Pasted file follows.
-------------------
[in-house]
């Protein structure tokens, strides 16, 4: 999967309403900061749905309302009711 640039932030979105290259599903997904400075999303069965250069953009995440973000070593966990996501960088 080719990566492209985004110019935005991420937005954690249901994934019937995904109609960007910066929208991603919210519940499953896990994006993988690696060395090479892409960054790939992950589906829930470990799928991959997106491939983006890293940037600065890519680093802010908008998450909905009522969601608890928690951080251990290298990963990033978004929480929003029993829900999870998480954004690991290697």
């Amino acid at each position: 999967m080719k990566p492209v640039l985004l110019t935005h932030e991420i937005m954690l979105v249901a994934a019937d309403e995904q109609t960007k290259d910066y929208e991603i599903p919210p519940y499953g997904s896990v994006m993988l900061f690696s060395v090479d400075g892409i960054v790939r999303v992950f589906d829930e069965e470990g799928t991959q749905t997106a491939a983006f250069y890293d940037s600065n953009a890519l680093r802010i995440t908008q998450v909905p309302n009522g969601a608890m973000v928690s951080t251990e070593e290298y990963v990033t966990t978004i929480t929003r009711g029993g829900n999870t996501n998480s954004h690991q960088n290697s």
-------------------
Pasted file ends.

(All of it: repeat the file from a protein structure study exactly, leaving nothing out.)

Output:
[in-house]
């Protein structure tokens, strides 16, 4: 999967309403900061749905309302009711 640039932030979105290259599903997904400075999303069965250069953009995440973000070593966990996501960088 080719990566492209985004110019935005991420937005954690249901994934019937995904109609960007910066929208991603919210519940499953896990994006993988690696060395090479892409960054790939992950589906829930470990799928991959997106491939983006890293940037600065890519680093802010908008998450909905009522969601608890928690951080251990290298990963990033978004929480929003029993829900999870998480954004690991290697």
């Amino acid at each position: 999967m080719k990566p492209v640039l985004l110019t935005h932030e991420i937005m954690l979105v249901a994934a019937d309403e995904q109609t960007k290259d910066y929208e991603i599903p919210p519940y499953g997904s896990v994006m993988l900061f690696s060395v090479d400075g892409i960054v790939r999303v992950f589906d829930e069965e470990g799928t991959q749905t997106a491939a983006f250069y890293d940037s600065n953009a890519l680093r802010i995440t908008q998450v909905p309302n009522g969601a608890m973000v928690s951080t251990e070593e290298y990963v990033t966990t978004i929480t929003r009711g029993g829900n999870t996501n998480s954004h690991q960088n290697s």